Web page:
Group hunting etiquette? Unwritten rules?

Dakotazeb

Active member
I don't, and I never leave anything in the field Blowing one up means you pattern one with big shot, from close range.No edible meat.
So do you count that blown up bird in your limit of 3? This was your statement:
I try to shoot my 3, unless I blow one up
This would lead one to believe you shoot 3 PLUS the one you blew up.
 
Every group is different. Its best you figure out the etiquette ahead of time or you may find yourself in a bad way with the others quickly. With the guys I hunt with, if someones faster than you, then you better learn to shoot quicker.
 

jonnyB

New member
"Keeps shooting"....

If I don't wish you to shoot ( my birds) do you continue to shoot? Reconcile this before the hunt?
 

jonnyB

New member
Jake...this can become a contest as to who's fastest on the draw - gets back to my original post, if I'm slower than others at the mount, do other hunters acknowledge this or see how many they can shoot?
 

Goosemaster

New member
Jake...this can become a contest as to who's fastest on the draw - gets back to my original post, if I'm slower than others at the mount, do other hunters acknowledge this or see how many they can shoot?
Ok, I know my feeling on this.If I know there will be lots of roosters, I let the other guys bang away first. If I know there will only be a few birds, then everybody will be more aggressive, and so will I.Sometimes you hunt a section, that only has 7 roosters on the whole thing!You had better be in your game, or it's a skunk.
 

HS Strut

New member
To me this is fairly simple....if that guys dog is birdie or on point and he gets a nice close flush right in front of him? i'll let him shoot first. I may not shoot at all. But if that bird jumps up and surprises everyone say, 15-20 yards in front of him? I'll drop it right in his lane if I'm faster. The other part of this is, if MY dog flushes one close to me I BETTER be ready and get the first shot. If I don't it's my own fault. No crying because we will discuss this stuff at the truck.
 
we are a pretty competitive group of guys... when its just us friends. If we have somebody that doesnt get to hunt much we are always moving them into the best spot to shoot of the point and give them a good chance at a shot before we shoot.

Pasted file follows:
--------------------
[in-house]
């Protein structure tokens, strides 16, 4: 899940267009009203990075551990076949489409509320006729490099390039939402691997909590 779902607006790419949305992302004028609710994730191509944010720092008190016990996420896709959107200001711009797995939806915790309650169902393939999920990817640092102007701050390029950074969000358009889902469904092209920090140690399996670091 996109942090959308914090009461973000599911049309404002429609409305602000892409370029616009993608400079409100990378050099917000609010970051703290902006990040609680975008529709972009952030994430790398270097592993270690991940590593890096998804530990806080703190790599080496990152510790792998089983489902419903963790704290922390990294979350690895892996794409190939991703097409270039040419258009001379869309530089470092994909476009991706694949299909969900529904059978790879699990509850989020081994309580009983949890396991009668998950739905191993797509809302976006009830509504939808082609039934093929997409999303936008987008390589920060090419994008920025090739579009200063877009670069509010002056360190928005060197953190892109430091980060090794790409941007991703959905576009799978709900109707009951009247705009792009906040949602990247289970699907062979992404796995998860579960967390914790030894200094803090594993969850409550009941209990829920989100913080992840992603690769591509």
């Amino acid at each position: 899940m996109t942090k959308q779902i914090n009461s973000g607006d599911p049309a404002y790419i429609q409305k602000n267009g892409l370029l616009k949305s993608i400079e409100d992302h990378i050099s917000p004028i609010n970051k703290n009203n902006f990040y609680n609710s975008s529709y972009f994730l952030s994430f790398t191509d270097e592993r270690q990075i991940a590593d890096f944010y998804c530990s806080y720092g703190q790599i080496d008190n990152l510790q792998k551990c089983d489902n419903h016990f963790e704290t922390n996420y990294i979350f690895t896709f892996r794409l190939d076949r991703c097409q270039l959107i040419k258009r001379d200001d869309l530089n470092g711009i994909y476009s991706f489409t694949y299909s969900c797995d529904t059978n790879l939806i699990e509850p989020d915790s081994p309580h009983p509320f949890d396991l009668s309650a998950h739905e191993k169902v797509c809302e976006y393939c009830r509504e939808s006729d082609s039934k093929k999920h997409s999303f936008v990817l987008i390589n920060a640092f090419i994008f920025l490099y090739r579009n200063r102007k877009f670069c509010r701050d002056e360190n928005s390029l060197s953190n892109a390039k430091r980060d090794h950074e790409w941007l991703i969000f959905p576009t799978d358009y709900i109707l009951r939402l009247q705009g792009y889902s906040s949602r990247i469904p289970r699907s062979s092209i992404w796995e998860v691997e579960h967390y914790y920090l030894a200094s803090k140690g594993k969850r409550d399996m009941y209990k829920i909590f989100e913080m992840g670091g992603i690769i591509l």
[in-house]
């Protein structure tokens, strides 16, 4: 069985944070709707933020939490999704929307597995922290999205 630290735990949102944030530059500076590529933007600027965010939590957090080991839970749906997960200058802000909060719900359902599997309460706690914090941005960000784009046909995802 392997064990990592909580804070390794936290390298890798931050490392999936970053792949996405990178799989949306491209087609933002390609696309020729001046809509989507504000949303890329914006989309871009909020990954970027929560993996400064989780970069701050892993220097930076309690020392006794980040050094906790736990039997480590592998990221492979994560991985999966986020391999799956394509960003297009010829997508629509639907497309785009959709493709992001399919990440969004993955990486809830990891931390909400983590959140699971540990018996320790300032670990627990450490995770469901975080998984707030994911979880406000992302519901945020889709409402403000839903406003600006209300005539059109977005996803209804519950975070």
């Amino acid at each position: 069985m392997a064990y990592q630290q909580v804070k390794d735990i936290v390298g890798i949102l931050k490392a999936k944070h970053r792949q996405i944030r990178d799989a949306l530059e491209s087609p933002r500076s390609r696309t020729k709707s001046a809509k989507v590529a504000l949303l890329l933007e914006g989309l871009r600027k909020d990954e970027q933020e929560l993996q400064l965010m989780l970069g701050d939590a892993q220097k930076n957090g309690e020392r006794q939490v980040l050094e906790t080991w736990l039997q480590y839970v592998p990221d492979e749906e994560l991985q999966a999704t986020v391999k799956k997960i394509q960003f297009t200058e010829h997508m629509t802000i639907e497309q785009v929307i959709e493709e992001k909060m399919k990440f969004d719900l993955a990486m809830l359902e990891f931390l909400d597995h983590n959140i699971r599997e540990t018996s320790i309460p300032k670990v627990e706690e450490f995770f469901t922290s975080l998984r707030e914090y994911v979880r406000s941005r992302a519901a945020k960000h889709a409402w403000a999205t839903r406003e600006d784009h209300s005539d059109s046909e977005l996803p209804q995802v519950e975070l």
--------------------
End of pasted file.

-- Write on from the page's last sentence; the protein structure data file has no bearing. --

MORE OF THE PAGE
marn

New member
We have probably all had days where it seems every bird flushes in front of you, and the next day every rooster is at the far end of the group. If the shot is clear and safe, I say take the shot. I have hunted with guys that never watch the dogs, so they are always slow on the draw because they are never ready for the flush.
 

Goosemaster

New member
We have probably all had days where it seems every bird flushes in front of you, and the next day every rooster is at the far end of the group. If the shot is clear and safe, I say take the shot. I have hunted with guys that never watch the dogs, so they are always slow on the draw because they are never ready for the flush.
Rught, being ready is really important! You should be at port arms when your dog gets birdie.
 

bobman

New member
When I’m hunting with friends I always let them shoot first and I back them up, if necessary.
I am very particular about how they shoot over my dogs and how they approach them on point, but I don’t care if I shoot any birds as long as my dogs get the opportunity to get a bird in their mouth
 

Chestle

New member
My group has been hunting together about 35 years, since we were all fast young guns.

The etiquette that has developed is this:

If we're in a situation where two or more guns are in range of a bird, it's whoever is fastest for the first bird. However, after that, anyone that already has a bird in the bag moves to back-up shooter status until everyone else has a bird. Back-up shooter meaning you let someone that doesn't have a bird have the FIRST shot. Miss that first shot and it's anyone's bird again. Generally, everyone gets some good opportunities and the birds still end up in the bag.

Also, when entering a field, the guy with the least birds in the bag gets to pick his lane, select the area or edge he wants to hunt. Second fewest, second pick and so on.

As far as team shooting, I think every state says that's illegal. You get your limit, I think you're supposed to quit shooting. That said, I don't know very many parties that don't team shoot until the bag is full. I may be wrong on both aspects of that.
 
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jonnyB

New member
Interesting post, Chestle - thanks.

Sounds like your group cares for the other guy and wants them to be successful. In a group, there's usually one person that doesn't have a dog, or hasn't been fortunate to have a rooster in range. I've had day's where I've seen nothing but hens and have few roosters in the bag and welcome a chance to shoot.

Hard for some people to put others first...
 

Chestle

New member
JohnnyB, well we are pretty much a band of brothers. At one time we all lived in the same area and had a lot of mutual activities. Basically deep lifetime friendships. We've all shot a lot of birds so that is a factor as well. We all have dogs, so we don't have that dogless man issue either.